ALBANY, N.Y. — With strict social distancing and public health measures in place comes the question of where are people catching the virus.
That's something Gov. Andrew Cuomo addressed in his daily briefing Saturday morning.
"I thought it might be predominately essential workers who were still out there working, showing up and that that's where the new cases may have come from. That was exactly wrong," he said.
Cuomo added, "The infection rate among the essential workers is lower than the general population and those new cases are coming predominately from people who are not working and they are at home."
Dr. Thomas Russo, the Chief of Infectious Disease at the University at Buffalo, weighed in on this with 2 on Your Side.
"If individuals from that household go out, they don't wear masks and perform the appropriate public health measures that we've talked about, they then run the risk of getting infected when they're outside of the home," he said.
"And then if you bring that infection back into the house, it runs a significant risk of infecting other family members that perhaps have stayed in the house."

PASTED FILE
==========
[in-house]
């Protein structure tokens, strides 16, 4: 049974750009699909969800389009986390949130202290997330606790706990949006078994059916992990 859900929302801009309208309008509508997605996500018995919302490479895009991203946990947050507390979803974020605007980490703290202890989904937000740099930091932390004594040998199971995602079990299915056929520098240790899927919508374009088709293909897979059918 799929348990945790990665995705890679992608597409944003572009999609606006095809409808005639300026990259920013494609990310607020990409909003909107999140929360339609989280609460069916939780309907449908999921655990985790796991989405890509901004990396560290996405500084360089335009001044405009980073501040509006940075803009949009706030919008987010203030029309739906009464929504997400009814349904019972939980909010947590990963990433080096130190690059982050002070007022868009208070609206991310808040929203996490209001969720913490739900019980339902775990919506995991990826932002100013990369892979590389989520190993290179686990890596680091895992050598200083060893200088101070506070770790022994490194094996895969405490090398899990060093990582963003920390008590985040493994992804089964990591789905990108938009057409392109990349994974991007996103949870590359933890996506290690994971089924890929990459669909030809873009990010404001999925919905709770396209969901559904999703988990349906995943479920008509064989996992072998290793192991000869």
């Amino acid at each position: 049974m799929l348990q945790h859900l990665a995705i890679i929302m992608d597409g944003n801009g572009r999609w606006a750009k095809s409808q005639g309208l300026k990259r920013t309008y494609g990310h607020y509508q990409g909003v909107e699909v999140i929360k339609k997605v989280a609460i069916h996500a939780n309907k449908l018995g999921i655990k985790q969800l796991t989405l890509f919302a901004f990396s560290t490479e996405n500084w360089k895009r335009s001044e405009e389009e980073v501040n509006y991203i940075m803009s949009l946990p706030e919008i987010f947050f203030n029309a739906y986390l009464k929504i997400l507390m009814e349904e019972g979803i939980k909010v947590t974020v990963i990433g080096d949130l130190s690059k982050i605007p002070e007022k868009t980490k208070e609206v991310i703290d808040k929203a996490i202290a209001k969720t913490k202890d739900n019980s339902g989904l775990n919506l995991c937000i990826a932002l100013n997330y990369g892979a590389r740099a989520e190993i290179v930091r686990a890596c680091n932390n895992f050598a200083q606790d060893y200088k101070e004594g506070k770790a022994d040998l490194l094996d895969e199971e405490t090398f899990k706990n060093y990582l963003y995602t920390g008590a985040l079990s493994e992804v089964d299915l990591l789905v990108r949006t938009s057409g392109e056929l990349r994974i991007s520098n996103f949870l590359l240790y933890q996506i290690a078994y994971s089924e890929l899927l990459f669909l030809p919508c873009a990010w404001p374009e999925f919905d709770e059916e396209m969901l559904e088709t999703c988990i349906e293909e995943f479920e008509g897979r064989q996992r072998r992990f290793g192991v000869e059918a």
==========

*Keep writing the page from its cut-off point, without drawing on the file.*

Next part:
Dr. Russo also explained that even when people are outside, we still need to follow public health measures to prevent further spread.
"The number one thing that I've noticed that we're not doing well is mask usage. I continually see people in close contact with other individuals outside and even inside and people are not wearing masks," Dr. Russo said.
In order to get a better understanding of where new cases are coming from, the state is in the process of ramping up contact tracing.
In Saturday's briefing, Cuomo asked his team, "Ballpark, how many tracers do we have set up across the state?"
Jim Malatras, the president of SUNY Empire State College, replied in part, "We have several hundred now for the five regions that are open, so they've met their metric of having those numbers. The training has begun."